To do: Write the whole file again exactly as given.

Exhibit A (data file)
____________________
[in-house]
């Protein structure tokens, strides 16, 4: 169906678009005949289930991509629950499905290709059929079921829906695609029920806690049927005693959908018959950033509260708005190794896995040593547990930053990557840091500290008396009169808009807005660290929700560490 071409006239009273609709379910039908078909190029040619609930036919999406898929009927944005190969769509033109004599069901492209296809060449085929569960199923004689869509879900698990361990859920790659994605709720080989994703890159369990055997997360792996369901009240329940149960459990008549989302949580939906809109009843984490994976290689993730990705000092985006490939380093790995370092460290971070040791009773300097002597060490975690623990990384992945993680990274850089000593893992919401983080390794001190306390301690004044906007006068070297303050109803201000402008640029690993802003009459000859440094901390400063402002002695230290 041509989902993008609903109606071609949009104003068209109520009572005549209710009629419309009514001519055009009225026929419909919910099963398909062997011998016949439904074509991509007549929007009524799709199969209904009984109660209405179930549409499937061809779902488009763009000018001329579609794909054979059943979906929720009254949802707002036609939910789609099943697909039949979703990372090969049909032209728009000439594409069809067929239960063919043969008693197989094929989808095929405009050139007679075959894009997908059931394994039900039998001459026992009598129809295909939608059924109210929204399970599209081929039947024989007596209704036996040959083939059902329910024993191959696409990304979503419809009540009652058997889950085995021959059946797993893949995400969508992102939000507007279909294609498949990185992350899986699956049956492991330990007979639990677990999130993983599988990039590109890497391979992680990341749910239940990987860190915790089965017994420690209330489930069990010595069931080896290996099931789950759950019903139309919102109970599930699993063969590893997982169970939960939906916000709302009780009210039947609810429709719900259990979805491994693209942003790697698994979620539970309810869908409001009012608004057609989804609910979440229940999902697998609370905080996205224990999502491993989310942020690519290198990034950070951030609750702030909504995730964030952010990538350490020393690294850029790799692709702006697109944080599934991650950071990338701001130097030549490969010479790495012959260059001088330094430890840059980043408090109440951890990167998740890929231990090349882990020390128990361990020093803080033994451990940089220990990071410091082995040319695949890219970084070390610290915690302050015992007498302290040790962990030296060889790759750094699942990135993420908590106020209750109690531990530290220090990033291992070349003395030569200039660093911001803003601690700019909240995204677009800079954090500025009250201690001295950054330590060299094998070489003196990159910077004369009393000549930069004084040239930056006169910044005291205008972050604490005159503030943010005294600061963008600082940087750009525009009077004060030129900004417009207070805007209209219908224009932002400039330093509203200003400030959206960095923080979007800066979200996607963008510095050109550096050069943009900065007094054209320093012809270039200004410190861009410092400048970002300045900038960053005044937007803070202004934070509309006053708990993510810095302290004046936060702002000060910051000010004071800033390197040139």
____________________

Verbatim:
[in-house]
């Protein structure tokens, strides 16, 4: 169906678009005949289930991509629950499905290709059929079921829906695609029920806690049927005693959908018959950033509260708005190794896995040593547990930053990557840091500290008396009169808009807005660290929700560490 071409006239009273609709379910039908078909190029040619609930036919999406898929009927944005190969769509033109004599069901492209296809060449085929569960199923004689869509879900698990361990859920790659994605709720080989994703890159369990055997997360792996369901009240329940149960459990008549989302949580939906809109009843984490994976290689993730990705000092985006490939380093790995370092460290971070040791009773300097002597060490975690623990990384992945993680990274850089000593893992919401983080390794001190306390301690004044906007006068070297303050109803201000402008640029690993802003009459000859440094901390400063402002002695230290 041509989902993008609903109606071609949009104003068209109520009572005549209710009629419309009514001519055009009225026929419909919910099963398909062997011998016949439904074509991509007549929007009524799709199969209904009984109660209405179930549409499937061809779902488009763009000018001329579609794909054979059943979906929720009254949802707002036609939910789609099943697909039949979703990372090969049909032209728009000439594409069809067929239960063919043969008693197989094929989808095929405009050139007679075959894009997908059931394994039900039998001459026992009598129809295909939608059924109210929204399970599209081929039947024989007596209704036996040959083939059902329910024993191959696409990304979503419809009540009652058997889950085995021959059946797993893949995400969508992102939000507007279909294609498949990185992350899986699956049956492991330990007979639990677990999130993983599988990039590109890497391979992680990341749910239940990987860190915790089965017994420690209330489930069990010595069931080896290996099931789950759950019903139309919102109970599930699993063969590893997982169970939960939906916000709302009780009210039947609810429709719900259990979805491994693209942003790697698994979620539970309810869908409001009012608004057609989804609910979440229940999902697998609370905080996205224990999502491993989310942020690519290198990034950070951030609750702030909504995730964030952010990538350490020393690294850029790799692709702006697109944080599934991650950071990338701001130097030549490969010479790495012959260059001088330094430890840059980043408090109440951890990167998740890929231990090349882990020390128990361990020093803080033994451990940089220990990071410091082995040319695949890219970084070390610290915690302050015992007498302290040790962990030296060889790759750094699942990135993420908590106020209750109690531990530290220090990033291992070349003395030569200039660093911001803003601690700019909240995204677009800079954090500025009250201690001295950054330590060299094998070489003196990159910077004369009393000549930069004084040239930056006169910044005291205008972050604490005159503030943010005294600061963008600082940087750009525009009077004060030129900004417009207070805007209209219908224009932002400039330093509203200003400030959206960095923080979007800066979200996607963008510095050109550096050069943009900065007094054209320093012809270039200004410190861009410092400048970002300045900038960053005044937007803070202004934070509309006053708990993510810095302290004046936060702002000060910051000010004071800033390197040139």